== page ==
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Advances in Culture and PsychologyVolume 1$
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Michele J. Gelfand, Chi-yue Chiu, and Ying-yi Hong

Print publication date: 2010

Print ISBN-13: 9780195380392

Published to Oxford Scholarship Online: January 2011

DOI: 10.1093/acprof:oso/9780195380392.001.0001

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Attachment, Learning, and Coping

Attachment, Learning, and Coping

The Interplay of Cultural Similarities and Differences

Chapter:
(p.153) Chapter 4 Attachment, Learning, and Coping
Source:
Advances in Culture and Psychology
Author(s):

Fred Rothbaum

Gilda Morelli

Natalie Rusk

Publisher:
Oxford University Press
DOI:10.1093/acprof:oso/9780195380392.003.0004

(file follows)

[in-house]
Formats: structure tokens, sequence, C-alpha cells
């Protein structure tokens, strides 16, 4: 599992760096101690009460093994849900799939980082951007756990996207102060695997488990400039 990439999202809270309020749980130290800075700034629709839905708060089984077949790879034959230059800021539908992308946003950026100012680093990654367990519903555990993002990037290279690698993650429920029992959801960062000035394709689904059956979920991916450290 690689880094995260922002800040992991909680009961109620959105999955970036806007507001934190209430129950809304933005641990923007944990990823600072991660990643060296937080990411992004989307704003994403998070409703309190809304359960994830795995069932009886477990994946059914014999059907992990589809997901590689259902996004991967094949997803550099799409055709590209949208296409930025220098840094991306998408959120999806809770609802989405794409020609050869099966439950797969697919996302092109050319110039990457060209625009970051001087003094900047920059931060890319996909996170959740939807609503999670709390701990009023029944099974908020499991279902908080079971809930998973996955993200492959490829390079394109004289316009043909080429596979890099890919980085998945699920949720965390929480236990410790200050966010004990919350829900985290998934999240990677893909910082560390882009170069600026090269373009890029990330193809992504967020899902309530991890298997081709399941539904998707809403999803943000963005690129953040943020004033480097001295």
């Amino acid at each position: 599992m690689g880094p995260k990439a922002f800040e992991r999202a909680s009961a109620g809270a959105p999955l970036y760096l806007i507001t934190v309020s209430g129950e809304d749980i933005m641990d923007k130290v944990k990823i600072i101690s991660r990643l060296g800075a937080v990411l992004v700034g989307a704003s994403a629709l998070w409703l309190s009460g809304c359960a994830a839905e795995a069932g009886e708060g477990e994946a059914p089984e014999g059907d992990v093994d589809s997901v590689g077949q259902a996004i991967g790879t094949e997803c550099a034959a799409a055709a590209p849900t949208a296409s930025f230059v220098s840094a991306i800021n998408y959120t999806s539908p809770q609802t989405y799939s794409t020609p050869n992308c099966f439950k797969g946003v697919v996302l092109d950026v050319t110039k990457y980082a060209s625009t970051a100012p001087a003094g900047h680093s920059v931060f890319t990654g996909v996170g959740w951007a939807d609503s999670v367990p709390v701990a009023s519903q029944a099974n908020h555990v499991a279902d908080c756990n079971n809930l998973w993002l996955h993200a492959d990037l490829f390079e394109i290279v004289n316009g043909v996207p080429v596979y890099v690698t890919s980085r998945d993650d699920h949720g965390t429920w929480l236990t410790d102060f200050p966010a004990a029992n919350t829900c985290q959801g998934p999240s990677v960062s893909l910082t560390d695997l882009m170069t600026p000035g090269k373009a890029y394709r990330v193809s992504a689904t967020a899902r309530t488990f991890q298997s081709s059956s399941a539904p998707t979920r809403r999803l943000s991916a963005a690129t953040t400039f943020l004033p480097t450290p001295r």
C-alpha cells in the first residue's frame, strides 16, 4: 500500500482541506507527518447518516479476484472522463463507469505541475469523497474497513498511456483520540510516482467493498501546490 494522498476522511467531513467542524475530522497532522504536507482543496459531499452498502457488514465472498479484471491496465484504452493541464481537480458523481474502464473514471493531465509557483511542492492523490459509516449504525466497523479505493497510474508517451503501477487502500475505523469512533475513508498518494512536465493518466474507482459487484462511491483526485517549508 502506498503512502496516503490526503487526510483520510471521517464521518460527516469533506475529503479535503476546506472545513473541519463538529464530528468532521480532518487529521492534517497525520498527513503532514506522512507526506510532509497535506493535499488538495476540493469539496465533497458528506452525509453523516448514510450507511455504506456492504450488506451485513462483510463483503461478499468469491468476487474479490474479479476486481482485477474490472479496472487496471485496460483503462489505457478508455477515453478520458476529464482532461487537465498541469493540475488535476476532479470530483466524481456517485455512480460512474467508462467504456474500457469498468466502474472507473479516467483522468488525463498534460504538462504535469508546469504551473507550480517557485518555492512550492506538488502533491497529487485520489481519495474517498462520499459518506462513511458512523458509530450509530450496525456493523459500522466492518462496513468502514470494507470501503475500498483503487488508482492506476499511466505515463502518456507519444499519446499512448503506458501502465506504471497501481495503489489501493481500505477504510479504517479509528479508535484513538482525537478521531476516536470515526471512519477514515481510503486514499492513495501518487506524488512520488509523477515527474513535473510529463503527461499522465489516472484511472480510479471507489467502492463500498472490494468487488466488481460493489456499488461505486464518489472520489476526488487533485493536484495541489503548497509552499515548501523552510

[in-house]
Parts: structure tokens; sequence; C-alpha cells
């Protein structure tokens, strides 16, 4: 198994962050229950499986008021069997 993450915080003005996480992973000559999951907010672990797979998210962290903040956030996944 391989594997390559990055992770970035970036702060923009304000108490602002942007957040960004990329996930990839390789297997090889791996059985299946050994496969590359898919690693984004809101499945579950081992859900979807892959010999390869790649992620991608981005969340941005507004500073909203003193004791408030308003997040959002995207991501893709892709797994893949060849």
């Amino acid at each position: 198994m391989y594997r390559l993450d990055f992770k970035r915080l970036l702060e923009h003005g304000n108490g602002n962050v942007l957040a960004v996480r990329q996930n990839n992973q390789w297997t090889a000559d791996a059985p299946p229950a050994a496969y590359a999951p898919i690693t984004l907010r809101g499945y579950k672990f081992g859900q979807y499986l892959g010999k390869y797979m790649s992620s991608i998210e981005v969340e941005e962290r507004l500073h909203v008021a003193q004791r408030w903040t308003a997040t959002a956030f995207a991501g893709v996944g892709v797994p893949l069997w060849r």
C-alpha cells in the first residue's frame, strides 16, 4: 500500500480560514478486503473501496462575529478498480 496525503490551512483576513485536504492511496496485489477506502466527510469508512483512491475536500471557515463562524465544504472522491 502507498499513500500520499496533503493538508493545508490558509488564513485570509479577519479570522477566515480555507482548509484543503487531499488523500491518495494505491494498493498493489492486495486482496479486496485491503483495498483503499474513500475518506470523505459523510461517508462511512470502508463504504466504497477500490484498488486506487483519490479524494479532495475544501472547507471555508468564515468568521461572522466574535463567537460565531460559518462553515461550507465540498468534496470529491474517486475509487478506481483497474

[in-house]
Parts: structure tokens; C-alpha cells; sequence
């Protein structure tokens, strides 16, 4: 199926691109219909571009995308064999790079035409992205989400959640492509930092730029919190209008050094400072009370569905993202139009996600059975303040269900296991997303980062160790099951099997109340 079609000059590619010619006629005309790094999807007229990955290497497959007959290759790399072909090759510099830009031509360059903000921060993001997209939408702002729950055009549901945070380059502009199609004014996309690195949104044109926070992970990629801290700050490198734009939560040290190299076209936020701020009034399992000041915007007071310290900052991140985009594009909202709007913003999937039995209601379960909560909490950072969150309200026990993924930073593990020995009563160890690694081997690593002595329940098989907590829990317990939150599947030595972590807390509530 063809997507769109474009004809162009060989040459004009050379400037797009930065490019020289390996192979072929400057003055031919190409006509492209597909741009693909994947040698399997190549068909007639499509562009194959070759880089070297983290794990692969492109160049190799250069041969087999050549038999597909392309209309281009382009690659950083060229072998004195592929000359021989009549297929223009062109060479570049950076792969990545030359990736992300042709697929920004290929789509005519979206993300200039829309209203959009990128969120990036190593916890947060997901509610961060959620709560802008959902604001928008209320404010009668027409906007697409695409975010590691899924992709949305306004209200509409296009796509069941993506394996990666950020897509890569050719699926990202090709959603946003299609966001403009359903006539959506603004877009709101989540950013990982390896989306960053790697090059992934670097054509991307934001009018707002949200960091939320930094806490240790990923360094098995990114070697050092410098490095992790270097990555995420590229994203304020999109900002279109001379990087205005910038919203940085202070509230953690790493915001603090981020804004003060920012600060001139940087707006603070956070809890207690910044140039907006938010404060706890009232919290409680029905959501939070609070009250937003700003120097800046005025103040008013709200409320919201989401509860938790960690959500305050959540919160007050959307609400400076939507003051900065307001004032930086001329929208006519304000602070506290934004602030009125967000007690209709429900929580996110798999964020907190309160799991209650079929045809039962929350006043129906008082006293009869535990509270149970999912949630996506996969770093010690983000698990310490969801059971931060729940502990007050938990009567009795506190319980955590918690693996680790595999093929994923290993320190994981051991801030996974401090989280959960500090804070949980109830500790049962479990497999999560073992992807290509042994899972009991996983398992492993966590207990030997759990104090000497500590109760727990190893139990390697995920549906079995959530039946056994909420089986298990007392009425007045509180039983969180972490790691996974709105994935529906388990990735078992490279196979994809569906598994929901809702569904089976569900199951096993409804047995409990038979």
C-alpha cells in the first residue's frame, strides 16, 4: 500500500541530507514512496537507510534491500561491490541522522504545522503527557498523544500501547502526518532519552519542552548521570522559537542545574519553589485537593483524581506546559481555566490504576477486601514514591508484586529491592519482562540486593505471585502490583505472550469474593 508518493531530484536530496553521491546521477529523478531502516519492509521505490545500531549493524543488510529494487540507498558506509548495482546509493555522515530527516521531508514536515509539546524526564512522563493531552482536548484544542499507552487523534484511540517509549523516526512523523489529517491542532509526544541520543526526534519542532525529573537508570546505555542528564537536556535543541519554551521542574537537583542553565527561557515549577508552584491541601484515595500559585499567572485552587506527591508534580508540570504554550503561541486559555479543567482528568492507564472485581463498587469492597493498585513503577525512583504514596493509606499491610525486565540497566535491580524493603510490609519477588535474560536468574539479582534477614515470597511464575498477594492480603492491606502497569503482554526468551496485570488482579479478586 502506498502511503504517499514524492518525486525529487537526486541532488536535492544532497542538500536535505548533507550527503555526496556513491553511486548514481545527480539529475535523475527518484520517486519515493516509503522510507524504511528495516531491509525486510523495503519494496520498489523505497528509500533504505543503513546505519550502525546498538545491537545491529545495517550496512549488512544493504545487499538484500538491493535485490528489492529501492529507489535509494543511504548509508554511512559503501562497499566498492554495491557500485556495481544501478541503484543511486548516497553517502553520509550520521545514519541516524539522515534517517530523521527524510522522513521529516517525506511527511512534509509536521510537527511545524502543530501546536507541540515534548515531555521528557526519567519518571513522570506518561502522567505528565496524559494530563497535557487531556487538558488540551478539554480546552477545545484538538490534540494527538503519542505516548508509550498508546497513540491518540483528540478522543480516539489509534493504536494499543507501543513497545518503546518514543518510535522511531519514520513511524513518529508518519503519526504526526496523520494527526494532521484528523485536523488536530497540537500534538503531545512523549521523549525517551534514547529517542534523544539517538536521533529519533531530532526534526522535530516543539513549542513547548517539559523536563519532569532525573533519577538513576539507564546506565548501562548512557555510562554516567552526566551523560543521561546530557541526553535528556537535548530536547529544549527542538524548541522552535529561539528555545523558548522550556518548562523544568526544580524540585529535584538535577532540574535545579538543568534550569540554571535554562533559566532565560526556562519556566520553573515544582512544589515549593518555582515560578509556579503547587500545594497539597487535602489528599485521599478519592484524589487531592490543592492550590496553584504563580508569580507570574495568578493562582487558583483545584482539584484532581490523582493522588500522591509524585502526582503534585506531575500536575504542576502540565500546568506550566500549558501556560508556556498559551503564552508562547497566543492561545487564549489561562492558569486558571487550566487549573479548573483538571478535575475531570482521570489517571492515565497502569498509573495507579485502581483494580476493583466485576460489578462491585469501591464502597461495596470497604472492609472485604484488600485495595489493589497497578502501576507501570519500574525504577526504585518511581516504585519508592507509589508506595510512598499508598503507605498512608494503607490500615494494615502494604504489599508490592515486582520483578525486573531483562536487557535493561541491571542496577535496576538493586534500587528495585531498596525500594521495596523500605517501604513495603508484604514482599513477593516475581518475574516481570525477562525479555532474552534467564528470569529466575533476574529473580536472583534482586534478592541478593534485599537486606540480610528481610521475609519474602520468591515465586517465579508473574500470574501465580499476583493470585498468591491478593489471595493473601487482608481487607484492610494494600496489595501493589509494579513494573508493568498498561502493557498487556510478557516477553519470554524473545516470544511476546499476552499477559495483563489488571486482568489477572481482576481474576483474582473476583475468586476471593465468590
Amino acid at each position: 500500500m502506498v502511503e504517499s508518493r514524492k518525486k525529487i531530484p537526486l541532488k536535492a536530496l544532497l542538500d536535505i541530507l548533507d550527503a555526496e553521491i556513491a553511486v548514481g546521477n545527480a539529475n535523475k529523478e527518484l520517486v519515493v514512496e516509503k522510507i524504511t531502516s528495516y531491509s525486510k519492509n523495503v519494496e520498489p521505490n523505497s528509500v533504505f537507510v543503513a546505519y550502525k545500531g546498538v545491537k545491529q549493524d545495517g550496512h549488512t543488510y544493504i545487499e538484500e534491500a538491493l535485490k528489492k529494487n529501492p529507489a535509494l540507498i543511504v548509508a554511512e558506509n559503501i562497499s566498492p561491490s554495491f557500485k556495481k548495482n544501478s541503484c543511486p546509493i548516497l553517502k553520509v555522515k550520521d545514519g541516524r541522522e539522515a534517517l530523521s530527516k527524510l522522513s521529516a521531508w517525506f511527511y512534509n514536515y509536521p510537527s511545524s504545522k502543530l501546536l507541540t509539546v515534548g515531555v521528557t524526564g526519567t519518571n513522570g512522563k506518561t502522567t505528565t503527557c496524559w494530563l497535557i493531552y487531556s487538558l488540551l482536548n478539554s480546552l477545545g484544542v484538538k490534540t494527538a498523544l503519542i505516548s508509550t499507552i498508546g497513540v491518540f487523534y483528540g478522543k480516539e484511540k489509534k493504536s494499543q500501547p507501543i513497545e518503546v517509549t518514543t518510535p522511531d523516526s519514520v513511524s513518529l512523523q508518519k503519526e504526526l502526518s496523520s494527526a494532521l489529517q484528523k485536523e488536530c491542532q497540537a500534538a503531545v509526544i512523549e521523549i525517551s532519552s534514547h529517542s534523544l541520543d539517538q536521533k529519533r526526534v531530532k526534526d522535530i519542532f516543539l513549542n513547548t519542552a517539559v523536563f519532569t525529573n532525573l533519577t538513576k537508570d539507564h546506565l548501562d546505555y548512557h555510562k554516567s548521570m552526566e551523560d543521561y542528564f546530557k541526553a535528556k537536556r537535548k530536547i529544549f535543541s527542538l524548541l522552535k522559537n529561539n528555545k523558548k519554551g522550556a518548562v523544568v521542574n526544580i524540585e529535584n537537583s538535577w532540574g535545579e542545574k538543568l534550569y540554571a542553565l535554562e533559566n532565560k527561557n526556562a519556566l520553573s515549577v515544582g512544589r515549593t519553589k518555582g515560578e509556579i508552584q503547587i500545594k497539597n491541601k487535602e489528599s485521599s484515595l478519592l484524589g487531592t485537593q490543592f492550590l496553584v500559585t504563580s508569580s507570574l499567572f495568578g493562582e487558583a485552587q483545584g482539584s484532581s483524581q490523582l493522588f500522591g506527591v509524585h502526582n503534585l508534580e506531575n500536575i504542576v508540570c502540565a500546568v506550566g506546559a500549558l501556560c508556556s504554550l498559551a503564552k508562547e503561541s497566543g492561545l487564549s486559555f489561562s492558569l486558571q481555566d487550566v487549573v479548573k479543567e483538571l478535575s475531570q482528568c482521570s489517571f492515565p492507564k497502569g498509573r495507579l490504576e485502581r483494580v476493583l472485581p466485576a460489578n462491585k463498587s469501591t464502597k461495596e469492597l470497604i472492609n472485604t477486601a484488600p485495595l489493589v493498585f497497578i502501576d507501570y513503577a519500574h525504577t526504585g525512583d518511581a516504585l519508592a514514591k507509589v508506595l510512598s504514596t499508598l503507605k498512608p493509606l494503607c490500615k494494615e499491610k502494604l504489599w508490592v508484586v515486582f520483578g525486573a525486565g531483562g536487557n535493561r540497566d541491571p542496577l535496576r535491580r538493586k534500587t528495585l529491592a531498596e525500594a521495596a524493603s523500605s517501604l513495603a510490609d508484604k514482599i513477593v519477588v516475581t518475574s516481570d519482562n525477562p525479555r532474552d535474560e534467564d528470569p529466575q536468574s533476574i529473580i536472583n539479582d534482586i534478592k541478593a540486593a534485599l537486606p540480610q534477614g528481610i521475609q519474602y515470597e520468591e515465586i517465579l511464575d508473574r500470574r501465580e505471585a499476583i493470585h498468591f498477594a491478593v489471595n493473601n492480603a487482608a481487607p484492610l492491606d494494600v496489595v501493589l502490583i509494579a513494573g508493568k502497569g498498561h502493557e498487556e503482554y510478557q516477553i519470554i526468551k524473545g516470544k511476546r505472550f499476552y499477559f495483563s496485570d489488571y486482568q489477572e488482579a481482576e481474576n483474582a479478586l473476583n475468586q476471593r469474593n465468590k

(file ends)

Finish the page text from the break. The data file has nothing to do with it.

The chapter discusses similarities and differences in attachment relationships across cultures. They propose that cultural differences in attachment relate to cultural differences in learning and coping. In European American communities, where the attachment relationship is experienced as a base for exploring and analyzing the world, children who are secure develop change-based ways of coping. In other communities, where children develop attachments that serve as a base for learning to accommodate to a world they see holistically, secure children are likely to develop acceptance-based ways of coping. Implications for insecurity are discussed: Avoidant strategies are more likely when change-based coping is emphasized, and anxious-resistant strategies are more likely when acceptance-based coping is emphasized. These differences in attachment, learning and coping take root in situations that foster a particular sense of self (independent or interdependent), perspective (first-person or third-person) and perception of control (primary or secondary).

Keywords:   attachment, security, culture, coping, secondary control, avoidant insecurity, anxious-resistant insecurity, exploration, accommodation, analytic versus holistic

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